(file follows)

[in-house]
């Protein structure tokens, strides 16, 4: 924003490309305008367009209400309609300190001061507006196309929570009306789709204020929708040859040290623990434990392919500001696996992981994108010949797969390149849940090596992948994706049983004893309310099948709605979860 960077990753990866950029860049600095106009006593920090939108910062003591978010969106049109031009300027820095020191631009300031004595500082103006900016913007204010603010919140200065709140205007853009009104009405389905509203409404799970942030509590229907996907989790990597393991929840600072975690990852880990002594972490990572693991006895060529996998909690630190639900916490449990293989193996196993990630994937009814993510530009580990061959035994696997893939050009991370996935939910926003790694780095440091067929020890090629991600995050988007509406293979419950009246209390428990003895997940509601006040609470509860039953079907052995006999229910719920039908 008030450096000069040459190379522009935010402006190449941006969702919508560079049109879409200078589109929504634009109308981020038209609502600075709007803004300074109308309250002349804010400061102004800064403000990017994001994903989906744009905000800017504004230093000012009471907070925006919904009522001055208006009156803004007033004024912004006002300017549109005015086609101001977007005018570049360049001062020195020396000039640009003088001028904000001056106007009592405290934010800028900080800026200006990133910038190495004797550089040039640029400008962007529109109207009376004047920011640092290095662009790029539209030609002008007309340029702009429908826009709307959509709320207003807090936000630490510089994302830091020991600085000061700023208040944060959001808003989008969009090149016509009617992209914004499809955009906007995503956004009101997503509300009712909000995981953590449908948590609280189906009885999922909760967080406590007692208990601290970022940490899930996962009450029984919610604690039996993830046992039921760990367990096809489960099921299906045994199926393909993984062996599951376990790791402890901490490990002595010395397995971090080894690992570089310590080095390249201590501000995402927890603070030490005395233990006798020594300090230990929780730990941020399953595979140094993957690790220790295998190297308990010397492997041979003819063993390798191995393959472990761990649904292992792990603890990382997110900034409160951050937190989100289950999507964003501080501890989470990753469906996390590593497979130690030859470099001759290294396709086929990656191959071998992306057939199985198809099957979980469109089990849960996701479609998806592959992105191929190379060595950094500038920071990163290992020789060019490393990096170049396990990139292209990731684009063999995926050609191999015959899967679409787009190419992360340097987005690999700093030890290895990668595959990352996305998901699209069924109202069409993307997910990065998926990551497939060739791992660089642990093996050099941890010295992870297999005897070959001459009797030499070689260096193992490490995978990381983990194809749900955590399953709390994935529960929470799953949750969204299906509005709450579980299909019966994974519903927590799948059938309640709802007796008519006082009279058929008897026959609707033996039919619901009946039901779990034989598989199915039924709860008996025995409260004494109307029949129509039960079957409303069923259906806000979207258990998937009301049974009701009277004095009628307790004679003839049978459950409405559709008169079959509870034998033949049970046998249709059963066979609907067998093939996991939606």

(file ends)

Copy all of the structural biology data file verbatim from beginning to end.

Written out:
[in-house]
């Protein structure tokens, strides 16, 4: 924003490309305008367009209400309609300190001061507006196309929570009306789709204020929708040859040290623990434990392919500001696996992981994108010949797969390149849940090596992948994706049983004893309310099948709605979860 960077990753990866950029860049600095106009006593920090939108910062003591978010969106049109031009300027820095020191631009300031004595500082103006900016913007204010603010919140200065709140205007853009009104009405389905509203409404799970942030509590229907996907989790990597393991929840600072975690990852880990002594972490990572693991006895060529996998909690630190639900916490449990293989193996196993990630994937009814993510530009580990061959035994696997893939050009991370996935939910926003790694780095440091067929020890090629991600995050988007509406293979419950009246209390428990003895997940509601006040609470509860039953079907052995006999229910719920039908 008030450096000069040459190379522009935010402006190449941006969702919508560079049109879409200078589109929504634009109308981020038209609502600075709007803004300074109308309250002349804010400061102004800064403000990017994001994903989906744009905000800017504004230093000012009471907070925006919904009522001055208006009156803004007033004024912004006002300017549109005015086609101001977007005018570049360049001062020195020396000039640009003088001028904000001056106007009592405290934010800028900080800026200006990133910038190495004797550089040039640029400008962007529109109207009376004047920011640092290095662009790029539209030609002008007309340029702009429908826009709307959509709320207003807090936000630490510089994302830091020991600085000061700023208040944060959001808003989008969009090149016509009617992209914004499809955009906007995503956004009101997503509300009712909000995981953590449908948590609280189906009885999922909760967080406590007692208990601290970022940490899930996962009450029984919610604690039996993830046992039921760990367990096809489960099921299906045994199926393909993984062996599951376990790791402890901490490990002595010395397995971090080894690992570089310590080095390249201590501000995402927890603070030490005395233990006798020594300090230990929780730990941020399953595979140094993957690790220790295998190297308990010397492997041979003819063993390798191995393959472990761990649904292992792990603890990382997110900034409160951050937190989100289950999507964003501080501890989470990753469906996390590593497979130690030859470099001759290294396709086929990656191959071998992306057939199985198809099957979980469109089990849960996701479609998806592959992105191929190379060595950094500038920071990163290992020789060019490393990096170049396990990139292209990731684009063999995926050609191999015959899967679409787009190419992360340097987005690999700093030890290895990668595959990352996305998901699209069924109202069409993307997910990065998926990551497939060739791992660089642990093996050099941890010295992870297999005897070959001459009797030499070689260096193992490490995978990381983990194809749900955590399953709390994935529960929470799953949750969204299906509005709450579980299909019966994974519903927590799948059938309640709802007796008519006082009279058929008897026959609707033996039919619901009946039901779990034989598989199915039924709860008996025995409260004494109307029949129509039960079957409303069923259906806000979207258990998937009301049974009701009277004095009628307790004679003839049978459950409405559709008169079959509870034998033949049970046998249709059963066979609907067998093939996991939606």